The earliest reference that I have seen to what I think that the WAGR was using in the early 20th century comes from a contract with Westralia Ironworks in the RHWA archive for a batch of GC type wagons which specifies the paint as “New Zealand Thames Red Haematite paint”. The one problem with this specification is that it is for wagons to be built for the MRWA! I think that this specification must be a direct copy of a WAGR contract with Westralia Ironworks for GCs as otherwise the colour is hard to explain because grey was the usual MRWA colour. The use of paint from New Zealand is interesting and more than likely due to the connections at the time between WAGR and NZR personnel which I don’t think that the MRWA had but WAGR certainly did. I think that “New Zealand Thames Red Haematite paint” is what WAGR was using at the time but I would welcome more evidence one way or the other. Using the loose terminology of the time this would be an "Indian Red" although without a sample of paint from this time the shade is impossible to know. A CME document from May 1939 uses the term "hematite" to describe the colour and is thus consistent with the NZ paint description.  An experiment had been carried out with enamel paint in 1924 and from 1932 enamel paint was used as standard.  By 1939, if not before, this enamel paint came from Dulux so by then the New Zealand paint had been discarded. 

In later years WAGR paint colours are explicitly listed in terms of British Standard 381C and its Australian equivalent in some internal documentation. It appears that the decision to specify colours in terms of standards didn't happen until as late as 1970. However it is unclear if the paint that was supplied to WAGR did comply with standards.This is important as the standard was revised from time to time. BS381C containing 67 colours was originally issued in 1931 and included several Ferric Oxide based pigments. Those of interest here were, from lightest to darkest, called: 45 Venetian red, 46 Red Oxide, 47 Light Indian Red, 48 Deep Indian red. It was revised in 1949 as BS381C with 91 colours. This standard omitted 47 Light Indian Red and renumbered the others as 445 Venetian red, 446 Red Oxide, 448 Deep Indian red. Later 447 was reused for Salmon pink. It is difficult to portray these colours accurately online but the image below may help, even though it probably won't appear correctly on your screen. Venetian red is the lightest of the four.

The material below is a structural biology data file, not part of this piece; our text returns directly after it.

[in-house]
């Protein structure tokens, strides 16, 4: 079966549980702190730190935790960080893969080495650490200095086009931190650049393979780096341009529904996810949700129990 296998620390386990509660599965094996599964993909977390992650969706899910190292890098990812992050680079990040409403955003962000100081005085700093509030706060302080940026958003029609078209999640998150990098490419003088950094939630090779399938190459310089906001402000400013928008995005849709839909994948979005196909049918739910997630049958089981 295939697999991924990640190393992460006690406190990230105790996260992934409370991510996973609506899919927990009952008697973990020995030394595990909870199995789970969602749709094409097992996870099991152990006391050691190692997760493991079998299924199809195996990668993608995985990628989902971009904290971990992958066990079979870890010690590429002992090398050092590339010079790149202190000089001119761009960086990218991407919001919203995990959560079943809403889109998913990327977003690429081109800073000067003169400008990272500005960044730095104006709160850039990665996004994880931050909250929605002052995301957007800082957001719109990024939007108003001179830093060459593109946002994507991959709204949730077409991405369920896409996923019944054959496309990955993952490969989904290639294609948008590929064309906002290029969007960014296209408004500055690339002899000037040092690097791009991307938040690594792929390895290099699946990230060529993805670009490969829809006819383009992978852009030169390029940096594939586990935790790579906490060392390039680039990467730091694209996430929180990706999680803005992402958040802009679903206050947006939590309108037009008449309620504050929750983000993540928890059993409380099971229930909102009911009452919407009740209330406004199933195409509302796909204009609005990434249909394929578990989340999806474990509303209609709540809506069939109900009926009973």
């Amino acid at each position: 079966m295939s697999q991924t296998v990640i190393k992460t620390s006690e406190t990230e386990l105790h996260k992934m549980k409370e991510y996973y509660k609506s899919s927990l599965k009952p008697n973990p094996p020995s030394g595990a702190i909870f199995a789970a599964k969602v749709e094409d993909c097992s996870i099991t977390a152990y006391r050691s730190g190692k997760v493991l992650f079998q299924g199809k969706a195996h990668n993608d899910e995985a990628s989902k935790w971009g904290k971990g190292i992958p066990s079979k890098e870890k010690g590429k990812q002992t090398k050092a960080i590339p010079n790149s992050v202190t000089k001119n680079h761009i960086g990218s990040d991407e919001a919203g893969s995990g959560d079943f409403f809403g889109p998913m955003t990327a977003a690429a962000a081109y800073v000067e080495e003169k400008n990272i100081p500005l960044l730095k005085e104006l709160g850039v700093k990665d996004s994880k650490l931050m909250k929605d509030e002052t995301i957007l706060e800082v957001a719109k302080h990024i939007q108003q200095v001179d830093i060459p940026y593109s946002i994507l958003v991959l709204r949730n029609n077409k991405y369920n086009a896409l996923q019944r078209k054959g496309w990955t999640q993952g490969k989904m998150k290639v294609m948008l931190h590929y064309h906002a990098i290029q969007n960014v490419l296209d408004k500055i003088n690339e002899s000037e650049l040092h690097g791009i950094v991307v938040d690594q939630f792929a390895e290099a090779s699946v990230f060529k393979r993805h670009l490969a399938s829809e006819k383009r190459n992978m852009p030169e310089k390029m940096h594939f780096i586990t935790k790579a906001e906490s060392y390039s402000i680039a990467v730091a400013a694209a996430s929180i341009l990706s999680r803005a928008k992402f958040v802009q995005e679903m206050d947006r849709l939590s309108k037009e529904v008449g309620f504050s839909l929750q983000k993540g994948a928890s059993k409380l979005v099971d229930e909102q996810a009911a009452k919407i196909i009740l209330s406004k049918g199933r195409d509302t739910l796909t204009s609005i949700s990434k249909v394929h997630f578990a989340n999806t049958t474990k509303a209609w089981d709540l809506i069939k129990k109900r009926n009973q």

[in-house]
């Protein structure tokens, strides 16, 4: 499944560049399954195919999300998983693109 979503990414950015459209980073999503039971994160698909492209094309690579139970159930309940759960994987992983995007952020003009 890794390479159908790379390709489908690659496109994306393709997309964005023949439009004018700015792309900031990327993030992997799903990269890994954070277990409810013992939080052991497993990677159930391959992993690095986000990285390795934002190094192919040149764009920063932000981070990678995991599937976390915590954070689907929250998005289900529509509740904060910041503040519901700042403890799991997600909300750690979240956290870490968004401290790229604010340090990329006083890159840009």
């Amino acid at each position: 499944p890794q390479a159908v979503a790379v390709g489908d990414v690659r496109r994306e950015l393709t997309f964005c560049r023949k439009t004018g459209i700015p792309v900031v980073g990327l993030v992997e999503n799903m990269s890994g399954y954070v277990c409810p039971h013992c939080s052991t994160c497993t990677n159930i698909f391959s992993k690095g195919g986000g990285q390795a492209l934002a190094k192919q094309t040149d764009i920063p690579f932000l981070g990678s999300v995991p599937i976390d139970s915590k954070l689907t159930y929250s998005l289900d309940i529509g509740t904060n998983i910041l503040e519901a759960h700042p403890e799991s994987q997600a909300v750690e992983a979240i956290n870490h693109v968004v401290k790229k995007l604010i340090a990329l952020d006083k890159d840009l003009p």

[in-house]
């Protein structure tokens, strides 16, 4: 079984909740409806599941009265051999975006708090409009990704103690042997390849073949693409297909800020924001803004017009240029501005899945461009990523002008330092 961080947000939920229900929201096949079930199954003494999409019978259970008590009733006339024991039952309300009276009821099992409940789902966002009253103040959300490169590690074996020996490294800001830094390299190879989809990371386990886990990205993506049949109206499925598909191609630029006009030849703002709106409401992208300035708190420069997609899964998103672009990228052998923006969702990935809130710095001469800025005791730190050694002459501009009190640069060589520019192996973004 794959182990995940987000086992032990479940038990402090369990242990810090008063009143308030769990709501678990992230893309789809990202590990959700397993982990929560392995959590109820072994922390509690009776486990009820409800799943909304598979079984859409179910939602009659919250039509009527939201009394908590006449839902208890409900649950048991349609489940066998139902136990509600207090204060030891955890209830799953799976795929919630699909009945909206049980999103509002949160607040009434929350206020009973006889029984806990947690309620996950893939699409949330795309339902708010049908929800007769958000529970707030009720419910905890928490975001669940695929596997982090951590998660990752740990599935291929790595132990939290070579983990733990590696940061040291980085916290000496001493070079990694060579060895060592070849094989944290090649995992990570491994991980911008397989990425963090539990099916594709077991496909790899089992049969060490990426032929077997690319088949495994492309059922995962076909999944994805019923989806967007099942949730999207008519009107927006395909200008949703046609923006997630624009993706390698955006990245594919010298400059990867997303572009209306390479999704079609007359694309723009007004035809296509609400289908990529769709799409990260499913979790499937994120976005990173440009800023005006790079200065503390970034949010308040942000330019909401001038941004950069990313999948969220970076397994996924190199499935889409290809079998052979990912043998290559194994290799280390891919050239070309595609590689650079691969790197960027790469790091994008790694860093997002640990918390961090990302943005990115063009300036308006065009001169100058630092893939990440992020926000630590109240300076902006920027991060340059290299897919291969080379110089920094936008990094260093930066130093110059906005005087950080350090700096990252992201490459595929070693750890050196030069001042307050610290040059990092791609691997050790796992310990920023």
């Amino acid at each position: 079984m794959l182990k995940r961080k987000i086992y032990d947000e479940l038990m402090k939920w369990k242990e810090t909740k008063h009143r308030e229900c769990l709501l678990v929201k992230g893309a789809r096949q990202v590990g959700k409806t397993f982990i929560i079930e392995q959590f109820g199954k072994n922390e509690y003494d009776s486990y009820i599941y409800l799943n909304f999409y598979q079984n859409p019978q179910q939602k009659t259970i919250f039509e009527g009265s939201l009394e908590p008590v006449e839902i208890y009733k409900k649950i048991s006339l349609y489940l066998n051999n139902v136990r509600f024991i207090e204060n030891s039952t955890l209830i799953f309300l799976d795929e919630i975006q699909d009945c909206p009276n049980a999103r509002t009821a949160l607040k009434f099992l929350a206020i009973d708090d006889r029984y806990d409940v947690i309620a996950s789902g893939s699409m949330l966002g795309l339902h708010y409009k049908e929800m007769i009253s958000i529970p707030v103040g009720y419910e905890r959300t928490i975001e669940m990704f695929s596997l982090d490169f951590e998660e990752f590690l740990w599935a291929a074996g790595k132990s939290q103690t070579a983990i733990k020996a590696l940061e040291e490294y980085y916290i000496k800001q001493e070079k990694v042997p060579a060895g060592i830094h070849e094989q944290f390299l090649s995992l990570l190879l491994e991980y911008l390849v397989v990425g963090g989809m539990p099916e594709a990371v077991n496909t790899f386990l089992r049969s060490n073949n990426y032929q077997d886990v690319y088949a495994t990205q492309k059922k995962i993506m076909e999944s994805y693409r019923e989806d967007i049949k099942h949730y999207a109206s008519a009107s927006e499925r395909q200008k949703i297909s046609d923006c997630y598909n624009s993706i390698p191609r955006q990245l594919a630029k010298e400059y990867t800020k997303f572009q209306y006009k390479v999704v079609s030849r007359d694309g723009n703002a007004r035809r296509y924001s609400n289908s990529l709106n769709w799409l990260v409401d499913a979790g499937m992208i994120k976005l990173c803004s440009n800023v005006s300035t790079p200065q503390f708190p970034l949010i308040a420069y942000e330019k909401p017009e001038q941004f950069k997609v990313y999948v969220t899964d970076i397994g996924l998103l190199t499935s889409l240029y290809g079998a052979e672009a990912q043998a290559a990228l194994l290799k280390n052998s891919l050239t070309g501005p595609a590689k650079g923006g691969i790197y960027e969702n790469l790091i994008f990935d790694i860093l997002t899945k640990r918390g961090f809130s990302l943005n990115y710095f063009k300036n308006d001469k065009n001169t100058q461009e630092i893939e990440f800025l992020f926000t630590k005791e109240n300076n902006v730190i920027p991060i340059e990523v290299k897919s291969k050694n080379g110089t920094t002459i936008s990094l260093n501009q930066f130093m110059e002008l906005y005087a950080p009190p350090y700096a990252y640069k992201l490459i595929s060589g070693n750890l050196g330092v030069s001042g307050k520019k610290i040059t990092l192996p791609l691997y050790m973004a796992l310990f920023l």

An internal document from 1978 shows that the WAGR was actually using BS381C 445 Venetian Red at that time. Another document from 1970 about the cost of Golden Yellow talks about "Red oxide enamel" without giving a standard number for either so might be using "red Oxide" as a catch all term rather than a specific shade. I’m also not sure how different (if at all) it was from the "hematite" paint from New Zealand and the later Dulux paint used before standardisation but the BCC’s wise words about variations between batches suggest that it was probably somewhere in the mix. The only way to be sure would be to test known, unfaded samples of paint from the time. There was a definite, if subtle change, in the early 1980s when the colour for the DE and FDP vans was specified as BS381C 446 Red Oxide. There is probably more internal documentation to be uncovered on this subject.